2020 Federal Budget: What it means for Education

There was big support for apprentices and young workers in the 2020 Federal Budget – plus more for higher education.

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What did the education sector want from the Federal Budget?

The higher education sector has been directly affected by COVID-19. Physical distancing requirements have made in-person activities difficult, while border closures have disrupted a key source of funding which many universities have become increasingly dependent upon. In addition, a number of universities enacted redundancy programs, as they were unable to satisfy amended requirements related to the JobKeeper program. With universities conducting over one-third of R&D the loss of staff is a key concern.

In their pre-Budget submission, Universities Australia made a number of recommendations to Government including: stabilisation funding for the research workforce; hardship support for international students; and further funding for clinical health experience (given new physical distancing requirements). 

In addition, along with universities, leading industry groups (including Science & Technology Australia and the Australian Investment Council) called on the government to improve the commercialisation of local research in Australia. While the government had already announced a $1.3 billion Modern Manufacturing Initiative that will offer co-investment grants, there were hopes it would go further, with calls for a Research Translation Fund, modelled on the Biomedical Translation Fund or the Medical Research Future Fund (MRFF).  Science and Technology Australia along with Innovation and Science Australia also called for a 20 per cent “collaboration premium” to be introduced to the Research & Development Tax Incentive (RDTI) – something which Innovation and Science Australia also called for.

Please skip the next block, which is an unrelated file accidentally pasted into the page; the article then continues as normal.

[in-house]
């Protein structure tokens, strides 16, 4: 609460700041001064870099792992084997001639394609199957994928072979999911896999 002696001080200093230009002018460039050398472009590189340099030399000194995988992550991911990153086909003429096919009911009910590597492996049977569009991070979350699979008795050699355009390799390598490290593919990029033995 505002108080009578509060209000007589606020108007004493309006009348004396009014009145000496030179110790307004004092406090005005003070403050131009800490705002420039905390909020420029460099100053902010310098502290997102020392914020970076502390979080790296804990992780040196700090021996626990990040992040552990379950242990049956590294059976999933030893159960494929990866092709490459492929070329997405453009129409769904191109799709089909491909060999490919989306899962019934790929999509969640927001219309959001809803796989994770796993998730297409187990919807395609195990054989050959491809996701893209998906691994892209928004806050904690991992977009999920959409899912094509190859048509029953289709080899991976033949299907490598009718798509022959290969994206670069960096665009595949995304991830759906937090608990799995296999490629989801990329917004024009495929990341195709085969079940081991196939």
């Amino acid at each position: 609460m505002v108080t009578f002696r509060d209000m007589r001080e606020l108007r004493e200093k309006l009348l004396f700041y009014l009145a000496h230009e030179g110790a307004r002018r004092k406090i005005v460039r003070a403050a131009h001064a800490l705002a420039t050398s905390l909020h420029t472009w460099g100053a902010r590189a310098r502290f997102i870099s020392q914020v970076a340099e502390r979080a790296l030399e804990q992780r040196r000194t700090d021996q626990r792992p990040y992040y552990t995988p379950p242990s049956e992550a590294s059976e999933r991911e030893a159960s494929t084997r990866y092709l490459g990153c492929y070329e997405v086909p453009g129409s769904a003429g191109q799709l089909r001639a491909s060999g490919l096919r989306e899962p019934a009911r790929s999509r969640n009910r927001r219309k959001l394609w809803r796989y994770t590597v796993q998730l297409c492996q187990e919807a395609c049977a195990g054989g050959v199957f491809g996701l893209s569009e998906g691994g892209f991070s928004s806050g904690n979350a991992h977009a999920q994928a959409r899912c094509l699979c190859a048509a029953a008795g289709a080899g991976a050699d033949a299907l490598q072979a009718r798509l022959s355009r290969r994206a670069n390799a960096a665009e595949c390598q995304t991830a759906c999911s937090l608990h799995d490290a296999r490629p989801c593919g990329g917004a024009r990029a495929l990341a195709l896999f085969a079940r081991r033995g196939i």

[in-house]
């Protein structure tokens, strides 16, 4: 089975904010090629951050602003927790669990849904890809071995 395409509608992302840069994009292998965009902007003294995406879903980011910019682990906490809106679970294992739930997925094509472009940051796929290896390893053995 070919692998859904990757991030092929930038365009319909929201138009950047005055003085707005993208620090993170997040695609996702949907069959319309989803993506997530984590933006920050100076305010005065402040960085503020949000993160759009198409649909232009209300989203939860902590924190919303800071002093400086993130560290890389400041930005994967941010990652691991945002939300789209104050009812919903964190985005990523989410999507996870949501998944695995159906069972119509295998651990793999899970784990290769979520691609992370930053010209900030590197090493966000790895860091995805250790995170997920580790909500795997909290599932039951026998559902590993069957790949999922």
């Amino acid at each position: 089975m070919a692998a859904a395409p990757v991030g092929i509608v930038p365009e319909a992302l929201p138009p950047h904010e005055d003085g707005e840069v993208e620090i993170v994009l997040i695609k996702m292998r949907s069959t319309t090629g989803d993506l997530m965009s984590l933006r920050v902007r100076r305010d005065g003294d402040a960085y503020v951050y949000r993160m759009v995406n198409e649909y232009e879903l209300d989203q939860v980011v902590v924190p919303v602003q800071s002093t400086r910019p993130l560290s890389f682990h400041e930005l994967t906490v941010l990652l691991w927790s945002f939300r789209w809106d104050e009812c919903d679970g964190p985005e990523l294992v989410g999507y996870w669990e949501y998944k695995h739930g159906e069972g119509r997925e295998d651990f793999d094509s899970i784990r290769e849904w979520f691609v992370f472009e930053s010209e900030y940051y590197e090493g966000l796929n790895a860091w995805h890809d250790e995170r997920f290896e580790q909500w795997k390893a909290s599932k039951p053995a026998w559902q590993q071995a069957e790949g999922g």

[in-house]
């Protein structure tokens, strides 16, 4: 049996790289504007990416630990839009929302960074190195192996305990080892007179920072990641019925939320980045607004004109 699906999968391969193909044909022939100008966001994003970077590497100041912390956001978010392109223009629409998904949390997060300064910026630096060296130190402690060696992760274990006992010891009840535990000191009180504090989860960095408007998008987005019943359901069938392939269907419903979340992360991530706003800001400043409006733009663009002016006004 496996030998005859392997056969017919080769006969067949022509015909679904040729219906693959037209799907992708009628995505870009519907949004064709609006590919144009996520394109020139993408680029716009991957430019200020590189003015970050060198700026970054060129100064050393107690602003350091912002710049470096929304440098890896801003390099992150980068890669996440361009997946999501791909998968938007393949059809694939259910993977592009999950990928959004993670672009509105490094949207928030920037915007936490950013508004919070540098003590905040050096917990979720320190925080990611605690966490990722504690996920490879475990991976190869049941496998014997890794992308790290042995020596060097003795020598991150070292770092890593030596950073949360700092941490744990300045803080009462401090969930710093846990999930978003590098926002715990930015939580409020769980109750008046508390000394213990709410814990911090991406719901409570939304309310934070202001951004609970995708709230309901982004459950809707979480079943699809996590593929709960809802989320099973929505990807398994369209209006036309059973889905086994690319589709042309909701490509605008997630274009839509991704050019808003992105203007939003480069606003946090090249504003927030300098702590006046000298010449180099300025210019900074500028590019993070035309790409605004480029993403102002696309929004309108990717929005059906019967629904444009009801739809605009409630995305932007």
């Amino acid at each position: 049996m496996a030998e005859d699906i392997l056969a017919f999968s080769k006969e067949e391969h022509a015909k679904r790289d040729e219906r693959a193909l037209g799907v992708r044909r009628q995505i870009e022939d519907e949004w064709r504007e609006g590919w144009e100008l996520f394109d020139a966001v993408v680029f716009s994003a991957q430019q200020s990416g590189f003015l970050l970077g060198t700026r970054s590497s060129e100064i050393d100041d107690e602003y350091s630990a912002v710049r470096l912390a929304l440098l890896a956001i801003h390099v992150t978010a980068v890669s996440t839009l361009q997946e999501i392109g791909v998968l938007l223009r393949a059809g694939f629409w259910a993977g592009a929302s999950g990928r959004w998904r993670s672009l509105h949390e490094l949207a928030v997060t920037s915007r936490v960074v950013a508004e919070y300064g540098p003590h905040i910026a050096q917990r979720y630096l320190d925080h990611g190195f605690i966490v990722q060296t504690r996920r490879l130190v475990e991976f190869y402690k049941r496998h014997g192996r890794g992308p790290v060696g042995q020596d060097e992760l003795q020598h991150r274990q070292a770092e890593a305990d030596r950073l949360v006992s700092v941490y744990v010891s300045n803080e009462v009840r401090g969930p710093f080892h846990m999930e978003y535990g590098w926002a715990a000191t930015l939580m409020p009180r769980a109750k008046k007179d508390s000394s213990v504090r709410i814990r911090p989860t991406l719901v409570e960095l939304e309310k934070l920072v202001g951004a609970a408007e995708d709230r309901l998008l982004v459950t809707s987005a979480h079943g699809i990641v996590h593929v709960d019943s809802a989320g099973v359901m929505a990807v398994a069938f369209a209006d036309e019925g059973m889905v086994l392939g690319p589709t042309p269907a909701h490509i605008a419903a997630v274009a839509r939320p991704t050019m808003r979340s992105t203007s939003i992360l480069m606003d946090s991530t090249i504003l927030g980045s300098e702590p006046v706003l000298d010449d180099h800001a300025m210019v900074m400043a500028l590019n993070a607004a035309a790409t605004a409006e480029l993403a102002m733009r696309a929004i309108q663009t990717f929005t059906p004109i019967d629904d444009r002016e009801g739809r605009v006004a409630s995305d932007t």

More generally, there were calls for: further investment in R&D (with Research Australia calling on the government to spend at least 0.75% of GDP on R&D by the end of its current term); more incentives to attract international investment; programmes to attract and retain talent onshore; and tax regimes that incentivised the discovery, exploitation and value add of patentable intellectual property, especially the advanced manufacturing of IP-based products.

In terms of school education, the NCEC (National Catholic Education Commission) urged Government to increase the capital funding allocations to meet the capital funding needs stemming from a rise in student numbers (as it has done in past years). In its second submission the NCEC recommended stimulus funding for capital works especially for areas affected by the economic fallout from COVID-19.

A recommendation of support for indigenous boarding schools is shared with the Independent Schools Council of Australia (ISCA). The ISA recommended the Direct Measure Income (DMI) methodology used for the Capacity to Contribute (CTC) be delayed for schools where their score increased, to allow a better assessment of the effects of COVID-19 and called for the extension of the current 2-year ‘best-of’ arrangements. In addition, the CTC should use the most up to date parental income for the CTC calculation instead of an 18-month lag, given the immediate effects of COVID-19 on incomes.